1. Basic Employment Data Job posting/announcement
Job description
Employee's original employment application
Employment interview report form
Verification of education, employment, etc.
Rejection letter
Employment offer letter
Employment agency agreement (if hired through an agency)
Employee handbook or personnel policy(s) acknowledgment form showing receipt of handbook or personnel policy(s)
Checklist from new employee orientation showing subjects covered
Veterans/Disabled self-identification form
Security clearance status
Employee separation documents (e.g., exit interview form, final employee performance appraisal, exit interviewer's comment form, record of documents given with final paycheck)
Record of every decision involving the dismissal or refusal to renew the contract of any public official, employee or appointee. (1 M.R.S.A. § 407)
2. Payroll & Wage/Salary Administration W-4 Form
Weekly time sheets
Individual attendance record
Pay advance request record
Garnishment orders and records
Authorization for release of private information
Authorization for all other payroll actions
Job description form
Job analysis questionnaire
Payroll authorization form
Fair Labor Standards Act exemption test (if applicable)
Compensation history record
Compensation recommendations
Notification of wage and/or salary increase/decrease
3. Performance Documentation New employee progress reports
Performance evaluation forms
Performance improvement program records
Significant achievements
4. Training and Development Training records
Training program applications/requests
Skills inventory questionnaire
Training evaluation forms
In-house training notification letters
Training expense reimbursement records
5. Benefits Health insurance application
Medical/Dental/Vision coverage waiver/drop form
Life insurance application
Vacation accrual/taken form
Request for leave of absence
FMLA documentation (except medical information)
Retirement application
Payroll deduction authorizations
COBRA notification/election
Tuition reimbursement application and/or payment records
Employer concession and/or discount authorization
Annual benefits statement acknowledgment
Safety training/meeting attendance/summary forms
6. Employee Relations & Discipline Report of coaching/counseling session
Written warning notice
Disciplinary decisions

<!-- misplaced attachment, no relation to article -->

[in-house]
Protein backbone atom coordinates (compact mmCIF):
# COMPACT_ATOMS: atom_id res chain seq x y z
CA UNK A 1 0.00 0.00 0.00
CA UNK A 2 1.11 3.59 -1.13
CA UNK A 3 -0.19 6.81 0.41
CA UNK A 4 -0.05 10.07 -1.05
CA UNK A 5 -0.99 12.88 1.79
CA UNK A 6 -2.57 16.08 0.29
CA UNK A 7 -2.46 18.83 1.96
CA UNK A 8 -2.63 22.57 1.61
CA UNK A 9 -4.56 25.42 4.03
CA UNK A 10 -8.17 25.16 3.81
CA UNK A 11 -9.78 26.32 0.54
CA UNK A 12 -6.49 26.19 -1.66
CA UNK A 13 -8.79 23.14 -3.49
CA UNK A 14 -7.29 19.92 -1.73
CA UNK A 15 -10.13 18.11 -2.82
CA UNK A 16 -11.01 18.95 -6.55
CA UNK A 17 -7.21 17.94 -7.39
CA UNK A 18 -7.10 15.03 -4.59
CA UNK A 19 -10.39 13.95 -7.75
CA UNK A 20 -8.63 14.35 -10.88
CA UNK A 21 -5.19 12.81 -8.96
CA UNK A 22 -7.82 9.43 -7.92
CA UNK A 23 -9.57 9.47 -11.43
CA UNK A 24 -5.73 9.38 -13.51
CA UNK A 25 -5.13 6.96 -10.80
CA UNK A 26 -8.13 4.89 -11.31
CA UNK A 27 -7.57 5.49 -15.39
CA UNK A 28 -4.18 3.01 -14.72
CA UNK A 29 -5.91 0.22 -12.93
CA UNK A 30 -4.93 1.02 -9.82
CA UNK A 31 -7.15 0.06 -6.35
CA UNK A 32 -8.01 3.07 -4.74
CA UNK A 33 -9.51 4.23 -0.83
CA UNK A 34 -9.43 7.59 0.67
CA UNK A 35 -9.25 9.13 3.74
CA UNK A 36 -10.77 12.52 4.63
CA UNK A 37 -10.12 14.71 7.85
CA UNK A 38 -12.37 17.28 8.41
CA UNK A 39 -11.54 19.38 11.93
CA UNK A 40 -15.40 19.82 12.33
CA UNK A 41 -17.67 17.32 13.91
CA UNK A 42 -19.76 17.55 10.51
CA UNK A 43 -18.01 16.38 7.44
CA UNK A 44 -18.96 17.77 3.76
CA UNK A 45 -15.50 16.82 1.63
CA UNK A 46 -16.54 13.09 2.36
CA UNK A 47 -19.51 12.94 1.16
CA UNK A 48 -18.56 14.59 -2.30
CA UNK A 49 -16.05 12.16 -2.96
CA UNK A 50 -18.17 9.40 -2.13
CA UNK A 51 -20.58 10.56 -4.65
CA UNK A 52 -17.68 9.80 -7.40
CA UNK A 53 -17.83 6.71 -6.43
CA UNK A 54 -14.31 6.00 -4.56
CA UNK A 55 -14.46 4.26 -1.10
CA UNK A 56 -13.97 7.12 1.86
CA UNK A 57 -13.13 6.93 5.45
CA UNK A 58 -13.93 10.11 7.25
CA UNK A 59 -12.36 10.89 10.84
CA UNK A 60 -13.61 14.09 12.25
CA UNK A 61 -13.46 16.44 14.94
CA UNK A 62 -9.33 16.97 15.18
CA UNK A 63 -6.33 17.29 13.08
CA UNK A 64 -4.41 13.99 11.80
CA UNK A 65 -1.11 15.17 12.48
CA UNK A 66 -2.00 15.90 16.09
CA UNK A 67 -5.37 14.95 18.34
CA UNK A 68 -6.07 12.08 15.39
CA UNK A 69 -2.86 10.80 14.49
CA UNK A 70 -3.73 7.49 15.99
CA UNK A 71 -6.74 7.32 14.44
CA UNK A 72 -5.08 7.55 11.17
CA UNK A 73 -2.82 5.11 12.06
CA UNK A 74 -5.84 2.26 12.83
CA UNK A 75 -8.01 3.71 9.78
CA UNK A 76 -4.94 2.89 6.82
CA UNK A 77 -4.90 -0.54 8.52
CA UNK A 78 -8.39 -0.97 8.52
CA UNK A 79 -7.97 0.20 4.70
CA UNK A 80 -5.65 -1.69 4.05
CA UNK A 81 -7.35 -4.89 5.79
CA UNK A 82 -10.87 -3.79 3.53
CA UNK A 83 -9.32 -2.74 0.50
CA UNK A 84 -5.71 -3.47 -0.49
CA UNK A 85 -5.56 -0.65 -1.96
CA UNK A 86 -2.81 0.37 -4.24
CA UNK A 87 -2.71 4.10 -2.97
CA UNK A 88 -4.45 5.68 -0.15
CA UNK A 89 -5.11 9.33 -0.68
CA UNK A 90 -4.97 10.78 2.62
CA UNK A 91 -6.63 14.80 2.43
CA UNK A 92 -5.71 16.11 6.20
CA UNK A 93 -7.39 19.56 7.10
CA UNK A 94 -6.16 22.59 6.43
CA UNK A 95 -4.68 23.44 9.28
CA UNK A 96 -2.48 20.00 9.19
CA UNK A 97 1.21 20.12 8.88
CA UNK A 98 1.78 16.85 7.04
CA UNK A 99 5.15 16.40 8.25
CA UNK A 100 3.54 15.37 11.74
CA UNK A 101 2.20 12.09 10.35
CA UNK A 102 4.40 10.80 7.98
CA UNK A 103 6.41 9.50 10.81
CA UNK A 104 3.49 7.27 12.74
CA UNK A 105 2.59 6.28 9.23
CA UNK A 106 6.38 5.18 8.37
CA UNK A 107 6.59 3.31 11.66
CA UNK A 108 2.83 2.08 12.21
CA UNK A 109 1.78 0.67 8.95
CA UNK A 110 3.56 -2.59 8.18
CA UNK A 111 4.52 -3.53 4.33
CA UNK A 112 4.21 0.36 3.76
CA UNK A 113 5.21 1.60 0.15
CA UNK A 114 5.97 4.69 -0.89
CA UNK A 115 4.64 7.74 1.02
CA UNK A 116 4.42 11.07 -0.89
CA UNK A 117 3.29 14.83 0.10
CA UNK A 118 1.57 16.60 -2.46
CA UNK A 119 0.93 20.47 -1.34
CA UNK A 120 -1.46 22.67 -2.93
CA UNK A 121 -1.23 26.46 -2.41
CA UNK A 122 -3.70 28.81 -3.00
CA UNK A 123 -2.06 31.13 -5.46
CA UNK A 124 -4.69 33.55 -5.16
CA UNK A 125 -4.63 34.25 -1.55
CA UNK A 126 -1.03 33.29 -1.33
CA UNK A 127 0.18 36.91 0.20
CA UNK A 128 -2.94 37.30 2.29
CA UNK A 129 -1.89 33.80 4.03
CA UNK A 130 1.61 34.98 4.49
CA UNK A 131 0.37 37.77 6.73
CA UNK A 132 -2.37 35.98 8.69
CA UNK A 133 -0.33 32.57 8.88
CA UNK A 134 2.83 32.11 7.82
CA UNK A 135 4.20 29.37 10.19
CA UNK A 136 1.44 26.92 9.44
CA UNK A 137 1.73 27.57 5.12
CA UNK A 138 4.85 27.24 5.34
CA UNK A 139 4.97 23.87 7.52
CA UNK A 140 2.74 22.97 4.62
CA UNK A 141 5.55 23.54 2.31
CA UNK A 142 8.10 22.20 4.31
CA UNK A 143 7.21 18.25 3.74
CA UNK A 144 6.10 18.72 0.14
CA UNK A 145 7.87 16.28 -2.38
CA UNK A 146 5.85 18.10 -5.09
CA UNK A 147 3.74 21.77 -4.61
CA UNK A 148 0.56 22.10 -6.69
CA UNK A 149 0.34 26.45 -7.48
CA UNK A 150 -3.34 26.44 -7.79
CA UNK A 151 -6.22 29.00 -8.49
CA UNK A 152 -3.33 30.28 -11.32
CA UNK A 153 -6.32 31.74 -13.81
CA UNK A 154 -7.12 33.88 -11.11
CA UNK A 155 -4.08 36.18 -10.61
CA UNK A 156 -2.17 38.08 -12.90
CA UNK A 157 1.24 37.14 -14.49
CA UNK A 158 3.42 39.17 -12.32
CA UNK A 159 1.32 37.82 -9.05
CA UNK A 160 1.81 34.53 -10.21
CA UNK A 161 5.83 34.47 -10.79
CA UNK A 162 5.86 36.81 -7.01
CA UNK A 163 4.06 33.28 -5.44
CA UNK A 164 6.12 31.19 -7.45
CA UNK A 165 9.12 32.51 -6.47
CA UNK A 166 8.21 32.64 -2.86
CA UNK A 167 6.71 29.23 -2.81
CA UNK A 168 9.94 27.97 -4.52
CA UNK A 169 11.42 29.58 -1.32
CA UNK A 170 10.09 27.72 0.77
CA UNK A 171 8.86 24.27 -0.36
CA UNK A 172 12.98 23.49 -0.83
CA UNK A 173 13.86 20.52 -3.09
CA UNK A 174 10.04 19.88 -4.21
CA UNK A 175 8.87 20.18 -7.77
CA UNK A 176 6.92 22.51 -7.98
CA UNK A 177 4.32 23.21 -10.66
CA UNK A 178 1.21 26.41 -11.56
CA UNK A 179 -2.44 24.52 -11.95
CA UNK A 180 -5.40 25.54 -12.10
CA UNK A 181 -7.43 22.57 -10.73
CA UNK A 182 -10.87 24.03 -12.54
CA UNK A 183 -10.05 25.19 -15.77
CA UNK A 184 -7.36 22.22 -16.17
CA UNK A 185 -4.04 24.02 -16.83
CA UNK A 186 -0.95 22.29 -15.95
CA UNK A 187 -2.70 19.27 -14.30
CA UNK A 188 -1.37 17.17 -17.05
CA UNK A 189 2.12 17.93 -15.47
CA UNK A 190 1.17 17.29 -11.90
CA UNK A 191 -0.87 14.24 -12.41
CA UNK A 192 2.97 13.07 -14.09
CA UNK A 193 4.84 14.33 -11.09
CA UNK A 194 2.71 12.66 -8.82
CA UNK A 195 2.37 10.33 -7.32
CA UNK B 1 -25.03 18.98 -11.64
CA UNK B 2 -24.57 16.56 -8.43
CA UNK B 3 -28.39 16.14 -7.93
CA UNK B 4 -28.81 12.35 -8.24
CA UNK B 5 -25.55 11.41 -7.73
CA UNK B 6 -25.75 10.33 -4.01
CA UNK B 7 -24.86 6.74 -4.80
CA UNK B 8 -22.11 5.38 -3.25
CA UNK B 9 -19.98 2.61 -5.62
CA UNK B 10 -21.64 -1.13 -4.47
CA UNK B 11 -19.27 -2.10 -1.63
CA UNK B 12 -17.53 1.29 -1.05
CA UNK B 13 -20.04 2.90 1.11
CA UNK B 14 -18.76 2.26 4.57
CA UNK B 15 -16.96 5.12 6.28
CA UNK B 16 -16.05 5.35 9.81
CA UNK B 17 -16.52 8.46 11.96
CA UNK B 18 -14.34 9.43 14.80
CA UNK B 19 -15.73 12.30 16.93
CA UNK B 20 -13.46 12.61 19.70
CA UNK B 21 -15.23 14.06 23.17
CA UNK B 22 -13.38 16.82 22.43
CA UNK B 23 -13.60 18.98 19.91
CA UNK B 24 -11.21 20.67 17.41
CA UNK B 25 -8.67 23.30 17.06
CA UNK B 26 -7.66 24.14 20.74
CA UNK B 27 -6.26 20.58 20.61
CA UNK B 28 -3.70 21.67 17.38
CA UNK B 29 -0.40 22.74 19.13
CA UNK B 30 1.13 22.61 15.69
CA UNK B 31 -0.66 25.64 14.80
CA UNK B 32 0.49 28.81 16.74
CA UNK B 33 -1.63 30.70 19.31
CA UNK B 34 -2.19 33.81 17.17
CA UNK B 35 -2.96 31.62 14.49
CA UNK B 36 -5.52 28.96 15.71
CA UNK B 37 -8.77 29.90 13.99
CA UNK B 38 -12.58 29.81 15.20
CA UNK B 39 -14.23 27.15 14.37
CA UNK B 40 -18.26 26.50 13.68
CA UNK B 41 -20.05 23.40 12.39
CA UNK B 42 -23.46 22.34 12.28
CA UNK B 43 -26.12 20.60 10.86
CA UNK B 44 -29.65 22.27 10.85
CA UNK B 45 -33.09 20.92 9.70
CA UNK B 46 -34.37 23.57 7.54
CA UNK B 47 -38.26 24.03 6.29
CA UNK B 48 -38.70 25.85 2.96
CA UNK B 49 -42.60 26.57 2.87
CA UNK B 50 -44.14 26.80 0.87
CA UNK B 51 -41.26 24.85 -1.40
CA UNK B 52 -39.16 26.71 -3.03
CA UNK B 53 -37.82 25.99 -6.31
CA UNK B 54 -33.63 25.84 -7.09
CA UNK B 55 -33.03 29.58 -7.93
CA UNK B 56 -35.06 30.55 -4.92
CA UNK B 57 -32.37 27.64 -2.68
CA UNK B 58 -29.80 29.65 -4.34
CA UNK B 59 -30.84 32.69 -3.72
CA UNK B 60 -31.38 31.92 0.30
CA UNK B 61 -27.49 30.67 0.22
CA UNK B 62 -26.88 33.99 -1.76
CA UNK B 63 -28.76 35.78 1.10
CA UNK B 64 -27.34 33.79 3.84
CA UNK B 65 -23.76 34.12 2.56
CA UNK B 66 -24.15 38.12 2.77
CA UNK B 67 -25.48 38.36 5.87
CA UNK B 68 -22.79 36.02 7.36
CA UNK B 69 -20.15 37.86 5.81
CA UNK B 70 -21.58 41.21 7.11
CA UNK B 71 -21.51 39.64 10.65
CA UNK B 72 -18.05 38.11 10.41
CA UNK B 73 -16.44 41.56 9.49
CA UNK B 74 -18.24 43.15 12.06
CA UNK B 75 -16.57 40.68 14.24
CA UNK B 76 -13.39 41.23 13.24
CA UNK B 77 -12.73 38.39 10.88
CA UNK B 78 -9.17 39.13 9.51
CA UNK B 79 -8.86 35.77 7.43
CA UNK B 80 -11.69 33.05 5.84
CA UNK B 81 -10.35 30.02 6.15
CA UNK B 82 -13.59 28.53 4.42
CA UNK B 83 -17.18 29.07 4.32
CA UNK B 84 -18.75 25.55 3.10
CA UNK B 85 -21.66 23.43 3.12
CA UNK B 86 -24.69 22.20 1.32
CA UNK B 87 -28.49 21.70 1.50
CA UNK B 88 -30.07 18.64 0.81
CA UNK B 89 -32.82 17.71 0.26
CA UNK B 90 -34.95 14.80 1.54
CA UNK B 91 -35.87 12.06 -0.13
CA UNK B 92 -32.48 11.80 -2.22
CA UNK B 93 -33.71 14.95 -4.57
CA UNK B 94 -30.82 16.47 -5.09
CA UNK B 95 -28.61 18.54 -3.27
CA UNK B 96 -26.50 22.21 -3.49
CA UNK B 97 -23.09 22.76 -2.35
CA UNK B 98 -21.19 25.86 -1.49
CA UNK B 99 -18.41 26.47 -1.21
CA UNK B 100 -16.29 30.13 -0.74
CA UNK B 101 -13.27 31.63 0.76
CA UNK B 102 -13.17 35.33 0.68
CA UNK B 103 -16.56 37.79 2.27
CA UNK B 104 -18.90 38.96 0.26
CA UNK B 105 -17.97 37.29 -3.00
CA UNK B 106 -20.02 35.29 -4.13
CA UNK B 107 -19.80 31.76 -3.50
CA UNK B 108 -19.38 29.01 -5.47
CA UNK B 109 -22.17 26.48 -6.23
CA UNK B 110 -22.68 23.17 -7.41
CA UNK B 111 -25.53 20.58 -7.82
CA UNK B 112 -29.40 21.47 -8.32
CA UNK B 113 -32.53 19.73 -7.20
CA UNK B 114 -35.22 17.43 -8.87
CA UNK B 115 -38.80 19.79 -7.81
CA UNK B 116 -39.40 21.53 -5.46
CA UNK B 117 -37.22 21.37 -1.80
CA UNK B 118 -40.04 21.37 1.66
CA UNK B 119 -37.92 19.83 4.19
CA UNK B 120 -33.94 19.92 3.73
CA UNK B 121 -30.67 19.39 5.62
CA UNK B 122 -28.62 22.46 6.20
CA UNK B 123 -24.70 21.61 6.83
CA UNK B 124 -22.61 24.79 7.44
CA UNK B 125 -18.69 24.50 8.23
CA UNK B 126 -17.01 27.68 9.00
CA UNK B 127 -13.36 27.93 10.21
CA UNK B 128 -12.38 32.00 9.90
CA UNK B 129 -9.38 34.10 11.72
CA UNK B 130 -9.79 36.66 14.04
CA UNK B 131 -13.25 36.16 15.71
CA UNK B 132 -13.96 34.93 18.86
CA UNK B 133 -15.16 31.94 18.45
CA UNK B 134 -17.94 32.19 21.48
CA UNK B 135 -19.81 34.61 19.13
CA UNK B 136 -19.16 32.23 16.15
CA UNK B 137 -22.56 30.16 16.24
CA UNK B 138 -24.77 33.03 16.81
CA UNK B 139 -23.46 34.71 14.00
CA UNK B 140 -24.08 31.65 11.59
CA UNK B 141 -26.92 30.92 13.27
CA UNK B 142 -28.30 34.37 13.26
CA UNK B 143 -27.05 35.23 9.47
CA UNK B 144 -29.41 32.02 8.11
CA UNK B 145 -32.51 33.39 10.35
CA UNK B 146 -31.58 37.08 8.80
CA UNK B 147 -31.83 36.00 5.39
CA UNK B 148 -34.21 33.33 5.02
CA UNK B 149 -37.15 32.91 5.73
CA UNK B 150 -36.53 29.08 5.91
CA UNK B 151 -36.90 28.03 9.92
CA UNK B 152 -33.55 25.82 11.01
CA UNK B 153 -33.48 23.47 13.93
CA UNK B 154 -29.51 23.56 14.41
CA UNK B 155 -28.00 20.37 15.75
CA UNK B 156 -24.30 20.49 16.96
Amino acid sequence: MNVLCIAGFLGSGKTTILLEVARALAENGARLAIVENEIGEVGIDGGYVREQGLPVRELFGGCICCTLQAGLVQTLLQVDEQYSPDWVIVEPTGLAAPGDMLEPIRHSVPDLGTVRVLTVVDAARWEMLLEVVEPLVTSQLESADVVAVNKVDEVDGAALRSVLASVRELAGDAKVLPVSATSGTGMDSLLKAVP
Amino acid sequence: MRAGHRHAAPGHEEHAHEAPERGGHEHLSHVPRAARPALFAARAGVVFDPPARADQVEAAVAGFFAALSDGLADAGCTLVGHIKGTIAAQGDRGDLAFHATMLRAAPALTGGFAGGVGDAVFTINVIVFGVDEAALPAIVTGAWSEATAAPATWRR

Completed employee suggestion forms
Suggestion status reports

Beyond the host of items that may be included in an employee personnel file there also exist many items that should not be placed in such files. The following categories of documents should be placed in their own separate files due to the sensitive nature of the information (which is not to say that all documents contained in the "primary" file are public). Again, in hopes of presenting the material in an easier format, the following is a chart summarizing personnel documents which should not be stored in an employee's primary personnel file. 


Medical Records Physician records of examination (including FMLA, ADA medical information)
Diagnostic records
Laboratory test records
Employee Assistance Program (EAP) consent form if it contains medical information
Drug screening records
Agility test records containing medical information
Investigation Records Discrimination complaint investigation information
Legal case data
Accusations of policy/legal violations
Security Clearance Investigation Records Background investigation information
Personal credit history
Personal criminal conviction history
Arrest records
Health, Safety & Medical Personal accident reports
Workers' compensation report of injury
OSHA reports
Hazardous substance notification and/or reports

It has also been recommended by human resources professionals that employee I-9 forms used to document numbers, which prove the employee's identity, and right to work in this country also be kept together in a separate file. All employees hired after November 6, 1986 must fill out this form by virtue of the Immigration Reform and Control Act of 1986. Because government agencies are authorized to visit work places and review an employer's I-9 forms, it is a good idea to have all I-9 forms stored in one file, apart from individual employee files. If these forms are not stored in a separate file, government representatives might find themselves rummaging through more information than they need--which may or may not be "a good thing."

What form must personnel files be maintained in? According to 26 M.R.S.A. § 631, records in a personnel file may be maintained in any form including paper, microfiche or electronic form. Regardless of the form, the employer must take "adequate steps to ensure the integrity and confidentiality" of records. An employer maintaining records in a form other than paper must have available to the employee, former employee or duly authorized representative the equipment necessary to review and copy the personnel file. Municipal employers must also keep in mind that if a member of the public submits a request for non-confidential employee information, and records are maintained in forms other than in paper, the municipality would also somehow have to make available the information requested. Employers failing to comply with information requests under § 631, without good cause, are subject to fines.